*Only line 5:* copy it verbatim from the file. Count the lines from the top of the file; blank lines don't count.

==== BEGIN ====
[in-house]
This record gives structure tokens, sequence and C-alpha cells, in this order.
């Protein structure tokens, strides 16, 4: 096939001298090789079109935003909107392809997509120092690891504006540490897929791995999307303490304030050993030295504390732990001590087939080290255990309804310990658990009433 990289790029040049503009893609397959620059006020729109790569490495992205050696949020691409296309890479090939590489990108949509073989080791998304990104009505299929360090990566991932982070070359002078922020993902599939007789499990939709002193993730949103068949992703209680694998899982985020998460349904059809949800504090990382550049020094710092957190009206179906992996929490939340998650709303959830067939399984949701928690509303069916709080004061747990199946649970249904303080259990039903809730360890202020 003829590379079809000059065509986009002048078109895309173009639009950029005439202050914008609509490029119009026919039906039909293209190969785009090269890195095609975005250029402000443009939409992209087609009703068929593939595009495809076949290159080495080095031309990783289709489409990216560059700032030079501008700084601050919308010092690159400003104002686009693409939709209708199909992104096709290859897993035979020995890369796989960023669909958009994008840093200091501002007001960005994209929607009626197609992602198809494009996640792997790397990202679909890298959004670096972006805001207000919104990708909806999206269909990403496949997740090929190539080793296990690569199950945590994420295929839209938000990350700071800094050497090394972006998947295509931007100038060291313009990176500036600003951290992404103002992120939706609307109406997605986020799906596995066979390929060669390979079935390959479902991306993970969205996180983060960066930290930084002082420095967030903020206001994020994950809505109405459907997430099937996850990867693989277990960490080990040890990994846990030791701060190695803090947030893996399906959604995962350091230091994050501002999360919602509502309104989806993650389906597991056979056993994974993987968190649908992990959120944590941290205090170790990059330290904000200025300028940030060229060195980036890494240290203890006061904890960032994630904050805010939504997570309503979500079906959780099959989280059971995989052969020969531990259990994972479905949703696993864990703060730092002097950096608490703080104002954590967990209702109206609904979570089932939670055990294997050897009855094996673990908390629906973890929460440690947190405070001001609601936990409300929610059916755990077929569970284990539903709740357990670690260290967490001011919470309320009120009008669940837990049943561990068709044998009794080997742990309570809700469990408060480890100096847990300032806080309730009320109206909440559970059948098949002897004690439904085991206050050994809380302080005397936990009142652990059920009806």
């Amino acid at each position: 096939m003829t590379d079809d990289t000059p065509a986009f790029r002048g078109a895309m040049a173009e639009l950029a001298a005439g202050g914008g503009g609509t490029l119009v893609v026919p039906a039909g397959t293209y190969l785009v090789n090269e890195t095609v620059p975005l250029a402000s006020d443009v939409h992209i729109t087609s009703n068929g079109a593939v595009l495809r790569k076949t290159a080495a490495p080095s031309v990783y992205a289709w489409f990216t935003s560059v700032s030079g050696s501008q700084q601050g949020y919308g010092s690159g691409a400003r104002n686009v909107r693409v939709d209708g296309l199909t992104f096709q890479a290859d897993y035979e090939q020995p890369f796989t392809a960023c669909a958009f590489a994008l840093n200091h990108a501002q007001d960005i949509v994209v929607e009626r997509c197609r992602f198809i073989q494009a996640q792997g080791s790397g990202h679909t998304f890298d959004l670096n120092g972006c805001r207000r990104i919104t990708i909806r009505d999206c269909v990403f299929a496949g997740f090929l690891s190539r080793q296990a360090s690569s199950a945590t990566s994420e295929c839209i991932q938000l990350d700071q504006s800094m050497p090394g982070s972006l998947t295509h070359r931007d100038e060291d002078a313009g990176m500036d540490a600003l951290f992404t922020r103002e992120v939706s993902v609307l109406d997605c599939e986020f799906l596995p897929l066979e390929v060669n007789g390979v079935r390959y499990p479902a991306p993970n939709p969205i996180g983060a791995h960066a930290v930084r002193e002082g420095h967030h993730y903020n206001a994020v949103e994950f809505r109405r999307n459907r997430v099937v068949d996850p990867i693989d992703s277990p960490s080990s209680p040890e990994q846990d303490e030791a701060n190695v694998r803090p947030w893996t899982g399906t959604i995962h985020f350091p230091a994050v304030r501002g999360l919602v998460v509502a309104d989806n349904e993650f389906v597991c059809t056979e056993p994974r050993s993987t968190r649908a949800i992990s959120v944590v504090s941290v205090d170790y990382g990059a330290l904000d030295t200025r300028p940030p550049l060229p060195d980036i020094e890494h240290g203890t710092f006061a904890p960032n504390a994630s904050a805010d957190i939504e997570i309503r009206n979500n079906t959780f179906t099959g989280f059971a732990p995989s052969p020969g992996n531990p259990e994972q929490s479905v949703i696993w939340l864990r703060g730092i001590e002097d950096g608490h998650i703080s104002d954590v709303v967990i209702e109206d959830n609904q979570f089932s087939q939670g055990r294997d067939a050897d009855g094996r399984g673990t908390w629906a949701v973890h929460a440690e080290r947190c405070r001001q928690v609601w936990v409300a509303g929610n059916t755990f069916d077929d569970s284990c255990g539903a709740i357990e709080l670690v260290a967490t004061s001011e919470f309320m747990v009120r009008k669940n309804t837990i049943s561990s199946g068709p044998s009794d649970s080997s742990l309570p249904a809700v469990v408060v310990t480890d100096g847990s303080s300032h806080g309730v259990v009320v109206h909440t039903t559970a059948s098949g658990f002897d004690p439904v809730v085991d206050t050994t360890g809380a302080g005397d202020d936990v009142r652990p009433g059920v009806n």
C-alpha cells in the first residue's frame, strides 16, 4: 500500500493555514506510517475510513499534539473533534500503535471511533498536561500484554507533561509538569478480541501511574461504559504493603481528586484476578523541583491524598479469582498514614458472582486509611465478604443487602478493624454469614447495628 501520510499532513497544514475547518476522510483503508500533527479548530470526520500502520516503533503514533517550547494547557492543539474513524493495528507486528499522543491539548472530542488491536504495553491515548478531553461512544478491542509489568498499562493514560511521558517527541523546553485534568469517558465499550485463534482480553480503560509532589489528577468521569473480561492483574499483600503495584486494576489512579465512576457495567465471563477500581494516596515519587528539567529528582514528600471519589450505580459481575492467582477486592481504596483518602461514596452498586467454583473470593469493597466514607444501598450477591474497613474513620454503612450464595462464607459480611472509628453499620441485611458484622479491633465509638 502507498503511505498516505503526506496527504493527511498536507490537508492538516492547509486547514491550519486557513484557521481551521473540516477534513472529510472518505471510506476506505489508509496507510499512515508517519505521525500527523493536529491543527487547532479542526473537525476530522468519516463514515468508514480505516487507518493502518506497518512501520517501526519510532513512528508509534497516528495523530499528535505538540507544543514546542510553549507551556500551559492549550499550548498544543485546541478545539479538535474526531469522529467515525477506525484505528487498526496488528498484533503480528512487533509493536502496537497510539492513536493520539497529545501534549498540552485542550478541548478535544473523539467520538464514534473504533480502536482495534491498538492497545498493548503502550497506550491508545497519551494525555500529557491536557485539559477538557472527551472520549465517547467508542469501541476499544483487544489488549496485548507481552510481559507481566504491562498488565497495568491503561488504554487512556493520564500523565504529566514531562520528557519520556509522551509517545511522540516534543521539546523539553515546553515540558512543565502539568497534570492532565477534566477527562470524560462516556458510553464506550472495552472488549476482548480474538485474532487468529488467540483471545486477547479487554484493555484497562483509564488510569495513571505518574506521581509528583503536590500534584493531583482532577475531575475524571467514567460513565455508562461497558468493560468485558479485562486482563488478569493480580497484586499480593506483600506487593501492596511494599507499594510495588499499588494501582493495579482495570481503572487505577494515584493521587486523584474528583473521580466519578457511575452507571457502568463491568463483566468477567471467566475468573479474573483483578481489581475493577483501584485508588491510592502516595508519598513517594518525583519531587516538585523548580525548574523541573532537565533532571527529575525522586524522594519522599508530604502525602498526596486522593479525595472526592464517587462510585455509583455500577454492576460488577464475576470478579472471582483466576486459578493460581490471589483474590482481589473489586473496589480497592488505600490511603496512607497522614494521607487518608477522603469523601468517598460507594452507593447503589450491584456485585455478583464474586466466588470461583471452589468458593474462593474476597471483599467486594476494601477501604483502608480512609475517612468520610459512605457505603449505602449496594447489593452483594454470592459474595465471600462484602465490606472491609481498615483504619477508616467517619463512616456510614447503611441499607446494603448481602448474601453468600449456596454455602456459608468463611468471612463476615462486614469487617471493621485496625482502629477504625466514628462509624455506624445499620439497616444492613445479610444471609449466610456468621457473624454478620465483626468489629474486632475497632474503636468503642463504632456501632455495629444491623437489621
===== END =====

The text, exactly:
C-alpha cells in the first residue's frame, strides 16, 4: 500500500493555514506510517475510513499534539473533534500503535471511533498536561500484554507533561509538569478480541501511574461504559504493603481528586484476578523541583491524598479469582498514614458472582486509611465478604443487602478493624454469614447495628 501520510499532513497544514475547518476522510483503508500533527479548530470526520500502520516503533503514533517550547494547557492543539474513524493495528507486528499522543491539548472530542488491536504495553491515548478531553461512544478491542509489568498499562493514560511521558517527541523546553485534568469517558465499550485463534482480553480503560509532589489528577468521569473480561492483574499483600503495584486494576489512579465512576457495567465471563477500581494516596515519587528539567529528582514528600471519589450505580459481575492467582477486592481504596483518602461514596452498586467454583473470593469493597466514607444501598450477591474497613474513620454503612450464595462464607459480611472509628453499620441485611458484622479491633465509638 502507498503511505498516505503526506496527504493527511498536507490537508492538516492547509486547514491550519486557513484557521481551521473540516477534513472529510472518505471510506476506505489508509496507510499512515508517519505521525500527523493536529491543527487547532479542526473537525476530522468519516463514515468508514480505516487507518493502518506497518512501520517501526519510532513512528508509534497516528495523530499528535505538540507544543514546542510553549507551556500551559492549550499550548498544543485546541478545539479538535474526531469522529467515525477506525484505528487498526496488528498484533503480528512487533509493536502496537497510539492513536493520539497529545501534549498540552485542550478541548478535544473523539467520538464514534473504533480502536482495534491498538492497545498493548503502550497506550491508545497519551494525555500529557491536557485539559477538557472527551472520549465517547467508542469501541476499544483487544489488549496485548507481552510481559507481566504491562498488565497495568491503561488504554487512556493520564500523565504529566514531562520528557519520556509522551509517545511522540516534543521539546523539553515546553515540558512543565502539568497534570492532565477534566477527562470524560462516556458510553464506550472495552472488549476482548480474538485474532487468529488467540483471545486477547479487554484493555484497562483509564488510569495513571505518574506521581509528583503536590500534584493531583482532577475531575475524571467514567460513565455508562461497558468493560468485558479485562486482563488478569493480580497484586499480593506483600506487593501492596511494599507499594510495588499499588494501582493495579482495570481503572487505577494515584493521587486523584474528583473521580466519578457511575452507571457502568463491568463483566468477567471467566475468573479474573483483578481489581475493577483501584485508588491510592502516595508519598513517594518525583519531587516538585523548580525548574523541573532537565533532571527529575525522586524522594519522599508530604502525602498526596486522593479525595472526592464517587462510585455509583455500577454492576460488577464475576470478579472471582483466576486459578493460581490471589483474590482481589473489586473496589480497592488505600490511603496512607497522614494521607487518608477522603469523601468517598460507594452507593447503589450491584456485585455478583464474586466466588470461583471452589468458593474462593474476597471483599467486594476494601477501604483502608480512609475517612468520610459512605457505603449505602449496594447489593452483594454470592459474595465471600462484602465490606472491609481498615483504619477508616467517619463512616456510614447503611441499607446494603448481602448474601453468600449456596454455602456459608468463611468471612463476615462486614469487617471493621485496625482502629477504625466514628462509624455506624445499620439497616444492613445479610444471609449466610456468621457473624454478620465483626468489629474486632475497632474503636468503642463504632456501632455495629444491623437489621